EXHIBITION: Grand Text Auto

LOCATION: The Beall Center for Art and Technology, UC Irvine

OPENING RECEPTION: October 4th, 6:30pm-9:00pm, Beall Center

SYMPOSIUM: October 5th, 1:00-5:00pm, Studio Art Bldg. 712, Room 160, UC Irvine

PERFORMANCE: October 5th, 6:00-8:00pm, Winifred Smith Hall, UC Irvine

GENERAL CONTACT: (949) 824-4339 or http://beallcenter.uci.edu

OVERVIEW

Many blogs have become books – from The Baghdad Blog to Belle de Jour. But Grand Text Auto is the first blog ever to become a gallery exhibition. It opens October 4th and runs through December 15th at UC Irvine’s Beall Center for Art and Technology. The exhibition features the work of Grand Text Auto members Noah Wardrip-Fruin, Mary Flanagan, Michael Mateas, Andrew Stern, Nick Montfort, Scott Rettberg, and their collaborators.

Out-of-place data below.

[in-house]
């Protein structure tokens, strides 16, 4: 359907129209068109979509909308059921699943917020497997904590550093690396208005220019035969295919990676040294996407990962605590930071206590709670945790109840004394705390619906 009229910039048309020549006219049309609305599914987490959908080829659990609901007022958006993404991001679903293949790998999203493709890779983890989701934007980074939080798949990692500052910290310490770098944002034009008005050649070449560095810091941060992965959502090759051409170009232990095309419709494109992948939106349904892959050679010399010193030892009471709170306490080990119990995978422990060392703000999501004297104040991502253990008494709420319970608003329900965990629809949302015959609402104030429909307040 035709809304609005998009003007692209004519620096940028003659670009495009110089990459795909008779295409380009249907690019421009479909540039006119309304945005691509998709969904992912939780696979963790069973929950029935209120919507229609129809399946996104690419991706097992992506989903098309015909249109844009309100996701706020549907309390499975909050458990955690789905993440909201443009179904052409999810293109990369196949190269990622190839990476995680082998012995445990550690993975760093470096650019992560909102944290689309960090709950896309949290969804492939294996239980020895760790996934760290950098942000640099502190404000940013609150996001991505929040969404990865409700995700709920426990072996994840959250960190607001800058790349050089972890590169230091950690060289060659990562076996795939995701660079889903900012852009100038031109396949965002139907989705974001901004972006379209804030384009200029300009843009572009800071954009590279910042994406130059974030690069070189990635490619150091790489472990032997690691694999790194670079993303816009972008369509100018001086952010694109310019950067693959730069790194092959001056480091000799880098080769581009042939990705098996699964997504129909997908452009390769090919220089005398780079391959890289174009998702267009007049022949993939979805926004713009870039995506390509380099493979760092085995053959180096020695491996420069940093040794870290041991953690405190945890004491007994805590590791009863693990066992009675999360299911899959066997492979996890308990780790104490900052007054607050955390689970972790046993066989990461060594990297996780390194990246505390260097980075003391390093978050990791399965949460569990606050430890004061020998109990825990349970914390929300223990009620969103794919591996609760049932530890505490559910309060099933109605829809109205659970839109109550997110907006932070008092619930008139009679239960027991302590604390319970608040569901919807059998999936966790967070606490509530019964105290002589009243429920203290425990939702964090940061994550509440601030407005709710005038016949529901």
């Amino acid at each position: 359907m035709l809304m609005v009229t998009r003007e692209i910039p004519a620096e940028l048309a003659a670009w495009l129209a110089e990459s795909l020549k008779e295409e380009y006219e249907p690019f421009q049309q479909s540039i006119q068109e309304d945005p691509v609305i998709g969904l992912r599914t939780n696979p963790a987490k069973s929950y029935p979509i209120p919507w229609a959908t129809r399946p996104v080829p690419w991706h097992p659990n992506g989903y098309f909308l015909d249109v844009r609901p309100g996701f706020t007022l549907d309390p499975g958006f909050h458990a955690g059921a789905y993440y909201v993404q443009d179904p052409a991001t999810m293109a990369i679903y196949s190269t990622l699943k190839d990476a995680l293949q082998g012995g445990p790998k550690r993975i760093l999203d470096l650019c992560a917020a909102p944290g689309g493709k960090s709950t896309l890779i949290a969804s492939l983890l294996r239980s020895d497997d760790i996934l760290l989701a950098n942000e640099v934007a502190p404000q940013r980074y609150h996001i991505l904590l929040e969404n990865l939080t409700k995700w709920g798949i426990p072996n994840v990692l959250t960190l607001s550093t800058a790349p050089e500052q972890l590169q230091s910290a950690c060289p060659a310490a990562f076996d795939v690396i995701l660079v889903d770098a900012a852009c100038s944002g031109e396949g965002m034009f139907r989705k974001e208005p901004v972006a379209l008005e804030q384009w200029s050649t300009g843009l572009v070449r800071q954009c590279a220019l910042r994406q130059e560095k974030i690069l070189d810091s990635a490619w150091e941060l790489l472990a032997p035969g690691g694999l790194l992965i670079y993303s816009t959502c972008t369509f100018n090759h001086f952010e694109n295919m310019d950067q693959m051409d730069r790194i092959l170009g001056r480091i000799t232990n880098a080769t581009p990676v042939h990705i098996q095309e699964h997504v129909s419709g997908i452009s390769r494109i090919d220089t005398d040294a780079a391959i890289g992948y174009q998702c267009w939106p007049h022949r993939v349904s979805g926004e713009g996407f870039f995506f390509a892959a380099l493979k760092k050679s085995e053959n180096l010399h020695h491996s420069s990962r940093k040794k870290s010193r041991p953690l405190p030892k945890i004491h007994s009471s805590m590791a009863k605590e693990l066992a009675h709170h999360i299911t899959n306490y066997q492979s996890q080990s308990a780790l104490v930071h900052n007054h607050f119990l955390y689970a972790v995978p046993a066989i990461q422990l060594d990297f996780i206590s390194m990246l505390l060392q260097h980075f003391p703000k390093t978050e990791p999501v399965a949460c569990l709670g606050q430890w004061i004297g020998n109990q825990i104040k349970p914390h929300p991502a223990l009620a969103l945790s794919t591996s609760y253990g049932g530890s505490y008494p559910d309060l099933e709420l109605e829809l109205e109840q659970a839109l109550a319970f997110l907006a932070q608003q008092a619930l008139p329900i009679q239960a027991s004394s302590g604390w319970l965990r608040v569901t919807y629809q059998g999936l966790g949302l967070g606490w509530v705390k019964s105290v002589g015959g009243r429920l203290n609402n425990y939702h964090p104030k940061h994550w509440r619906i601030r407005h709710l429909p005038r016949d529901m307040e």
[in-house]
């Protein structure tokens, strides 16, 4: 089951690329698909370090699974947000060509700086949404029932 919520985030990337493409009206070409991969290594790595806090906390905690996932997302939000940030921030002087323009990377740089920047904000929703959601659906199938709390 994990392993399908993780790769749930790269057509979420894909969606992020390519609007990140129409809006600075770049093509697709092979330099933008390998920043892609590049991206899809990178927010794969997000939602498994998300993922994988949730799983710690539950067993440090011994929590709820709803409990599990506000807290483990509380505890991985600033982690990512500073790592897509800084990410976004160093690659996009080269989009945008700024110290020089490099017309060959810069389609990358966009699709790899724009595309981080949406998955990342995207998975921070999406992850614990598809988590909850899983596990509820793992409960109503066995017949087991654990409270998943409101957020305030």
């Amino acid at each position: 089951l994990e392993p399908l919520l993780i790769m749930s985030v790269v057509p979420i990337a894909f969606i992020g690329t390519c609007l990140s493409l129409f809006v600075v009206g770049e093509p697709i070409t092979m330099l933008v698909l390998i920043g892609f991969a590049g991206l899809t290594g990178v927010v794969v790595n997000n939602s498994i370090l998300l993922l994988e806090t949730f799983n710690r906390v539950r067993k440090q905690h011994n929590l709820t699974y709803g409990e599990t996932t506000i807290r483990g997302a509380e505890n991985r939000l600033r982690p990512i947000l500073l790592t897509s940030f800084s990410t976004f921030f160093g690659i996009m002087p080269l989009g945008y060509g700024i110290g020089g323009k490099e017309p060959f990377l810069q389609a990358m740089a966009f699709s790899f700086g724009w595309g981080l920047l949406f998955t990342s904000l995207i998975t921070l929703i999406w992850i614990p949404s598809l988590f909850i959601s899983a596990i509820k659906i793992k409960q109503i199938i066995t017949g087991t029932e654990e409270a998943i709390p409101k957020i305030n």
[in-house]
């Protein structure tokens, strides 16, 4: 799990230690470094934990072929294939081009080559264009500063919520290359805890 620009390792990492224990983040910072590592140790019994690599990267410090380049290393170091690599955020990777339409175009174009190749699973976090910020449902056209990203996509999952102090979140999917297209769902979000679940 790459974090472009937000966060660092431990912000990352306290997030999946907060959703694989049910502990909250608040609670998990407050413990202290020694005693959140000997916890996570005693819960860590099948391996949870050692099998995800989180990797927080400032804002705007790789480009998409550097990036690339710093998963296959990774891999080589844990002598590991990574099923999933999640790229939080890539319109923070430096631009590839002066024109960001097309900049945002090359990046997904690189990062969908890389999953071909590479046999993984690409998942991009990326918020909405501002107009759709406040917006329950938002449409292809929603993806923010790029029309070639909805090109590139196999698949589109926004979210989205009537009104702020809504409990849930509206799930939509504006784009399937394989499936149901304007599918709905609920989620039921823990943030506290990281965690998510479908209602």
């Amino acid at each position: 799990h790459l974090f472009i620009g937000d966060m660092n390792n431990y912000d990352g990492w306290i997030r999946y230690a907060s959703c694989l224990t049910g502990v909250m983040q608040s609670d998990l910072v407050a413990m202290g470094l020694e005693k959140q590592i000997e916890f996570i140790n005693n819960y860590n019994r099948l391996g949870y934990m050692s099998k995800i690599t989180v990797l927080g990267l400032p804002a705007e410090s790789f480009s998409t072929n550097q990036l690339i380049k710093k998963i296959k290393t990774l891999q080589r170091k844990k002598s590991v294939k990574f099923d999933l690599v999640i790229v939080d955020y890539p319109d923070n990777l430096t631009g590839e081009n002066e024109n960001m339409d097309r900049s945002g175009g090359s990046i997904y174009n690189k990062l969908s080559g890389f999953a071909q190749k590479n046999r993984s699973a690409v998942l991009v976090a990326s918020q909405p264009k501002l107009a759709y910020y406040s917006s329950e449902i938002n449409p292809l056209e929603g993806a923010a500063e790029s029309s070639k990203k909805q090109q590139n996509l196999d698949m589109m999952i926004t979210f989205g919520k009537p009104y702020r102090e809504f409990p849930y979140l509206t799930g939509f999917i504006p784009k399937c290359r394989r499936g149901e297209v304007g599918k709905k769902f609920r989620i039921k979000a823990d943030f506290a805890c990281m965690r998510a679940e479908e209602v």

Grand Text Auto is a blog about the potential of digital media, from literary websites to experimental computer games. At the exhibition, the blog members will put these ideas into practice, showing a variety of cutting edge works. Some use the latest in artificial intelligence technology, such as Mateas and Stern’s interactive drama Facade” of which The New York Times says, “This is the future of video games.” The Beall exhibition will feature the first public showing of a life-sized “augmented reality” version of Facade, created in collaboration with Georgia Tech’s GVU Center. Virtual reality is also on display, as with Wardrip-Fruin’s collaborative work Screen, a literary game played with 3D text” never seen before outside of a research lab and presented with support from UC San Diego’s Center for Research in Computing and the Arts. On the other hand, some works in the exhibition use decidedly do-it-yourself techniques, such as Montfort and Rettberg’s Implementation, an experimental novel distributed around the world on mailing labels. Others are quirky, such as Flanagan’s [giantJoystick], a replica Atari 2600 joystick so large that two people must work together to play (this has its North American debut at the Beall show).